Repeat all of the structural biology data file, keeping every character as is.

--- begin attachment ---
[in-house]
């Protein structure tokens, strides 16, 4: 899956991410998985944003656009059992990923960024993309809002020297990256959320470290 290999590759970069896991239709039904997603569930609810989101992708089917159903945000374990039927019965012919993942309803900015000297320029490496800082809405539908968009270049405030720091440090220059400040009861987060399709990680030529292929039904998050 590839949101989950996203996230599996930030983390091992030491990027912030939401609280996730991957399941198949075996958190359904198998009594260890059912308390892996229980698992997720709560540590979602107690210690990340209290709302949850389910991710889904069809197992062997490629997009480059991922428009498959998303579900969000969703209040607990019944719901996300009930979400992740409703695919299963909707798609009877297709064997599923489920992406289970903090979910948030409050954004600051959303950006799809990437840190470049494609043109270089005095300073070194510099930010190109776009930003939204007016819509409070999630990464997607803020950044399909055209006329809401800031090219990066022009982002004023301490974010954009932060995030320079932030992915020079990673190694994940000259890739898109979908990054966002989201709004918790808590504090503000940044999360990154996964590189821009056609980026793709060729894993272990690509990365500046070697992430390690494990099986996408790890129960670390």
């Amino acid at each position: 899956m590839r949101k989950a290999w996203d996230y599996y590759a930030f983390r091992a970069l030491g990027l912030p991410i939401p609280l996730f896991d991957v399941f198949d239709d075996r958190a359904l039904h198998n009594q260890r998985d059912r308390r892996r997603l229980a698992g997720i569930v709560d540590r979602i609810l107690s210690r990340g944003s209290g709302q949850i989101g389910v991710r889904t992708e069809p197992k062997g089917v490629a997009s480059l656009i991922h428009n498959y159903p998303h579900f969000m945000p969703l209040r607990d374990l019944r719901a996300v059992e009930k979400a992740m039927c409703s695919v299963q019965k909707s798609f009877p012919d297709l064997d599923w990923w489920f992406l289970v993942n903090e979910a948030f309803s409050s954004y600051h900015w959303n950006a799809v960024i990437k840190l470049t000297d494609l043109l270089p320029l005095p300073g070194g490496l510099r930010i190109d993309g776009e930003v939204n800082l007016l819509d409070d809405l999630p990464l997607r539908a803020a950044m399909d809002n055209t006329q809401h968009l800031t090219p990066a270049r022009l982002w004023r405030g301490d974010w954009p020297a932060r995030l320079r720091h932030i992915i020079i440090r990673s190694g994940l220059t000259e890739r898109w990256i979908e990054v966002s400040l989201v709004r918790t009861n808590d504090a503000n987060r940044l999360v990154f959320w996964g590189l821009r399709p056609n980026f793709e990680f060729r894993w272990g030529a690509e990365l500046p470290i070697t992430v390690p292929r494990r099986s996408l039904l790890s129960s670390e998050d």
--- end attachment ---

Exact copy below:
[in-house]
């Protein structure tokens, strides 16, 4: 899956991410998985944003656009059992990923960024993309809002020297990256959320470290 290999590759970069896991239709039904997603569930609810989101992708089917159903945000374990039927019965012919993942309803900015000297320029490496800082809405539908968009270049405030720091440090220059400040009861987060399709990680030529292929039904998050 590839949101989950996203996230599996930030983390091992030491990027912030939401609280996730991957399941198949075996958190359904198998009594260890059912308390892996229980698992997720709560540590979602107690210690990340209290709302949850389910991710889904069809197992062997490629997009480059991922428009498959998303579900969000969703209040607990019944719901996300009930979400992740409703695919299963909707798609009877297709064997599923489920992406289970903090979910948030409050954004600051959303950006799809990437840190470049494609043109270089005095300073070194510099930010190109776009930003939204007016819509409070999630990464997607803020950044399909055209006329809401800031090219990066022009982002004023301490974010954009932060995030320079932030992915020079990673190694994940000259890739898109979908990054966002989201709004918790808590504090503000940044999360990154996964590189821009056609980026793709060729894993272990690509990365500046070697992430390690494990099986996408790890129960670390």
């Amino acid at each position: 899956m590839r949101k989950a290999w996203d996230y599996y590759a930030f983390r091992a970069l030491g990027l912030p991410i939401p609280l996730f896991d991957v399941f198949d239709d075996r958190a359904l039904h198998n009594q260890r998985d059912r308390r892996r997603l229980a698992g997720i569930v709560d540590r979602i609810l107690s210690r990340g944003s209290g709302q949850i989101g389910v991710r889904t992708e069809p197992k062997g089917v490629a997009s480059l656009i991922h428009n498959y159903p998303h579900f969000m945000p969703l209040r607990d374990l019944r719901a996300v059992e009930k979400a992740m039927c409703s695919v299963q019965k909707s798609f009877p012919d297709l064997d599923w990923w489920f992406l289970v993942n903090e979910a948030f309803s409050s954004y600051h900015w959303n950006a799809v960024i990437k840190l470049t000297d494609l043109l270089p320029l005095p300073g070194g490496l510099r930010i190109d993309g776009e930003v939204n800082l007016l819509d409070d809405l999630p990464l997607r539908a803020a950044m399909d809002n055209t006329q809401h968009l800031t090219p990066a270049r022009l982002w004023r405030g301490d974010w954009p020297a932060r995030l320079r720091h932030i992915i020079i440090r990673s190694g994940l220059t000259e890739r898109w990256i979908e990054v966002s400040l989201v709004r918790t009861n808590d504090a503000n987060r940044l999360v990154f959320w996964g590189l821009r399709p056609n980026f793709e990680f060729r894993w272990g030529a690509e990365l500046p470290i070697t992430v390690p292929r494990r099986s996408l039904l790890s129960s670390e998050d």